Time almost seemed to slow down for the Independent Infantry watching through scoped gun-sights and binoculars. An Excalibur fired point blank into a Roller and the round went clean through knocking out another one behind too. Elsewhere after bailing out of her burning hovertank a Lancer ran towards the nearest enemy vehicle and threw herself underneath. It exploded a split second later, she had been carrying a satchel charge and she gave her life to knock out just one more of the bastards.
Amongst the survivors of Serenity Valley, both sides in fact, it was often mentioned as one of the most heart-breaking and truly magnificent spectacles of the whole war. The fighting seemed to grow and grow in intensity, broken and burning vehicles from both sides littered the field but soon enough numbers began to tell. They were scoring better than three to one but the Lancers were being ground down.
The two sides bludgeoned each other but the Alliance could afford the losses much more easily. Eventually there were only a handful of Hovertanks still fighting lost amongst dozens of the enemy.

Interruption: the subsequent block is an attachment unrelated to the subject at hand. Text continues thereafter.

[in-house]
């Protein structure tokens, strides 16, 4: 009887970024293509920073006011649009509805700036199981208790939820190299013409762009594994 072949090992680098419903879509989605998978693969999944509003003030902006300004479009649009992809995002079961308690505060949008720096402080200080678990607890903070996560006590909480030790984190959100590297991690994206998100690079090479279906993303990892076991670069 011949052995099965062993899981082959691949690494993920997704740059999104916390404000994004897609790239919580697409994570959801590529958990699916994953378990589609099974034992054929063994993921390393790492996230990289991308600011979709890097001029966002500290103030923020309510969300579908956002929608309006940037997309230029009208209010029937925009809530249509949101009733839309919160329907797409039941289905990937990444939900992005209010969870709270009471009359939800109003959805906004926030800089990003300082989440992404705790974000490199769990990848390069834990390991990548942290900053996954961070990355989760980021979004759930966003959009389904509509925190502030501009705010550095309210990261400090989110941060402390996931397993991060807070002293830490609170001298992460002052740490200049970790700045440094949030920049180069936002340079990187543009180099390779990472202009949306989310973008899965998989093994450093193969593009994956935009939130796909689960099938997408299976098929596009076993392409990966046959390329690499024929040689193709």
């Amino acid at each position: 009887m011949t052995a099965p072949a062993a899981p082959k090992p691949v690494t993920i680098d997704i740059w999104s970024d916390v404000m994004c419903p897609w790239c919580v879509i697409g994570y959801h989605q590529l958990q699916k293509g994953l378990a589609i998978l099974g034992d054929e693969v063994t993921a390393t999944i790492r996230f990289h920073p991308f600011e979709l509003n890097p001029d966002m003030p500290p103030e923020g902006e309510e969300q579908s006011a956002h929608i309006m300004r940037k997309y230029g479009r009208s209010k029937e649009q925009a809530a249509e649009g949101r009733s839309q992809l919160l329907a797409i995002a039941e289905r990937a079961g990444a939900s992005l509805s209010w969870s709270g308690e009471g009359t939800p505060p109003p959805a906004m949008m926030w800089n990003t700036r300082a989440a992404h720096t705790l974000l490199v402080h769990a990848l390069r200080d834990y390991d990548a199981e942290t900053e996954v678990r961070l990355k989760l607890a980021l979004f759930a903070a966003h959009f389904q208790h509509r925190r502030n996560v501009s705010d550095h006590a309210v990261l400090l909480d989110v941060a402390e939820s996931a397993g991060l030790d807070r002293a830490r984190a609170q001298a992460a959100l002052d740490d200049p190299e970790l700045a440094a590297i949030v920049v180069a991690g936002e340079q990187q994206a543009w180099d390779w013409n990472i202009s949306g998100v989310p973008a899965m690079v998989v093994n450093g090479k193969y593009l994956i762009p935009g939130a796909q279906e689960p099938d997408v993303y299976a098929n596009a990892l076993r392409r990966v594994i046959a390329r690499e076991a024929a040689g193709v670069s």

Then there was just one.
In a final gesture of defiance the last Excalibur managed to engage and destroy two more Rollers before it was completely ripped apart by half a dozen shells that hit almost simultaneously and smashed it to the ground. All that was left of it was jagged lumps of twisted armour.
The firing stopped but explosions continued as ammunition stores in burning Rollers caught alight then exploded blowing turrets into the air and sending sheets of fire skywards.
Then the chainguns and lasers started up.
Some of the bailed-out Excalibur crews had been trying to run back to the Independent lines but they were ruthlessly mowed down by fire. Stripped of their armour they were no longer giants themselves, now just men and women, but giants still stalked them and the Purple-Belly’s were going to make survivors of the 21st pay with blood for their temerity.